The Kantela Club, run largely for and by the students, was formed in 1939. Among its varied activities, the club sponsored student and guest performer recitals and provided field trips to professional concerts. They also held a number of social events for music students.

Even though the PJC Music Department was widely recognized as one of the finest among the California junior colleges, it was not without its problems. Facilities were a grave concern. The department was housed in two inadequate buildings: the failing old Music Hall and the barely remodeled Hunter House. Appreciation classes shared a classroom in the C Building, and there was also a sometimes band room, but usually the ensembles usually had to rehearse on the stage, when they weren’t being displaced by other college events. After the 1933 Long Beach earthquake, organ classes had to be discontinued due to damage in the auditorium, although occasionally local churches were used. When one considers the dependence upon technology in today’s classrooms—CD and video players, synthesizers, computers, recording equipment, and the like—it is hard to imagine that the early department’s ”technology” consisted of several Victrolas and a stack of 78 RPM records.

World War II brought another problem: decreased enrollment as young people went into the military service or the defense industry. The loss of young men affected all the ensembles, especially the men’s choruses. It became difficult to fill instructors’ loads. Performances were sharply curtailed as audiences shrank due to the public’s being much more focused on the world situation.  In order to fully staff the spring production, The Music and Dances of the Allied Nations, four local church choirs were included in the chorus. In spring 1942, when Miss Parmley was president of the Southern California Junior College Music Association, PJC hosted the association’s music festival which was attended by students from nine junior colleges. And, a la George Bailey, the department put forth its own energies towards the war effort by performing at military bases, participating in clothing drives, and other such activities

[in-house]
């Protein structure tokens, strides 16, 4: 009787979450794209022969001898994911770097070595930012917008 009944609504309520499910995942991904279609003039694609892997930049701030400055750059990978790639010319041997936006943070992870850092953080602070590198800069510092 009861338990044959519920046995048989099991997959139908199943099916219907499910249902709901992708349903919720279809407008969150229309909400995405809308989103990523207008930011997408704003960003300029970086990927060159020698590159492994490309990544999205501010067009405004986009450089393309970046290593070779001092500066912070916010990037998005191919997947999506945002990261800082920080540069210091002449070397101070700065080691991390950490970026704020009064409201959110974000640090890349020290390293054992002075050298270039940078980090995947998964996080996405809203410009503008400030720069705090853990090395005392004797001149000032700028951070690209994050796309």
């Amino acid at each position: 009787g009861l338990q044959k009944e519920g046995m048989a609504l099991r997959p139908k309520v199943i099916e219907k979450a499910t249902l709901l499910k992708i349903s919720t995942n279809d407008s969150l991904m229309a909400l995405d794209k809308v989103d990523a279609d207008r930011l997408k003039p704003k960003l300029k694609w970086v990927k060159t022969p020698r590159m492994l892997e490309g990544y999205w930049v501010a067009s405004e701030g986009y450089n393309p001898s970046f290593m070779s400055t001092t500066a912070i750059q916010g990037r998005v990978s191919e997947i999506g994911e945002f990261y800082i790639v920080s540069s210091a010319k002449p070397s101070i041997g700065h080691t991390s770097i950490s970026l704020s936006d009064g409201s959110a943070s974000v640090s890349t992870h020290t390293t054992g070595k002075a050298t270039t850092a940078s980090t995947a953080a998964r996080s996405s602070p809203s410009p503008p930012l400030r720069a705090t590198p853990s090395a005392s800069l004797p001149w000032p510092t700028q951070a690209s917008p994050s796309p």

When the war ended the college was inundated with those returning from the service and industry, so once again overcrowding became a challenge. This time the Muir campus became its own school, John Muir College, engendering new logistics hassles and misunderstandings between the two campuses. Among the most painful irritations was the competition for performance invitations and venues, with the aggressive Muir faculty securing the best ones. Through it all, however, as Miss Parley noted, the department still enjoyed an excellent reputation, drawing students even from other states. And once again, the Christmas Festival played to overflow crowds.

In the fall of 1950, upon the retirement of Miss Parmley, Carolyn Weersing became the chair of a music department that included six full-time instructors and a number of adjunct faculty. By now the guest concert artist series in Harbeson Hall was a weekly event. Pal Day was initiated whereby each entering music student was assigned to a continuing student in order to help him/her become acquainted with the program. Mrs. Weersing inaugurated a Monthly Music Events Bulletin which listed musical events in Los Angeles and the San Gabriel Valley, and the Listening Hour became an official class open to all students.   A survey determined that PJC had more music major courses than most of the other JCs. Audre Stong had retired, the band having suffered lower and lower enrollments, and the new band director abandoned Stong’s “showman” approach and undertook rebuilding the ensemble as a more musical organization. Also new that year was the Music Lab comprising four turntables with headphones and a shelf of study scores, and the First Annual Awards Tea, which was held with 250 in attendance.

Robert M. Fleury became the Music Department Chair in 1954 and ushered in a new era of excellence and growth. His three-pronged philosophy included a major revision of the curriculum, improving student-teacher relationships, and promoting public relations. Among other things, he initiated Music Department convocations for all music students, the reorganization of the Music Student Council, a music patron list and alumni file, a department brochure, choir tours, drum major clinics, a Military Ball, student composition recitals, and the Hi-Liter jazz band.

The Music Department moved into its new building (the present “K” Building) in 1956, although for a number of years the third floor was occupied by the Foreign Languages Department. Mr. Fleury defined the three primary purposes of the department as (1) enriching the college community, (2) offering music classes for the general student, and (3) providing specialized studies for the vocational and semi-vocational music students. Although a strong supporter of performance classes, he stressed that performance was not the primary objective of the department.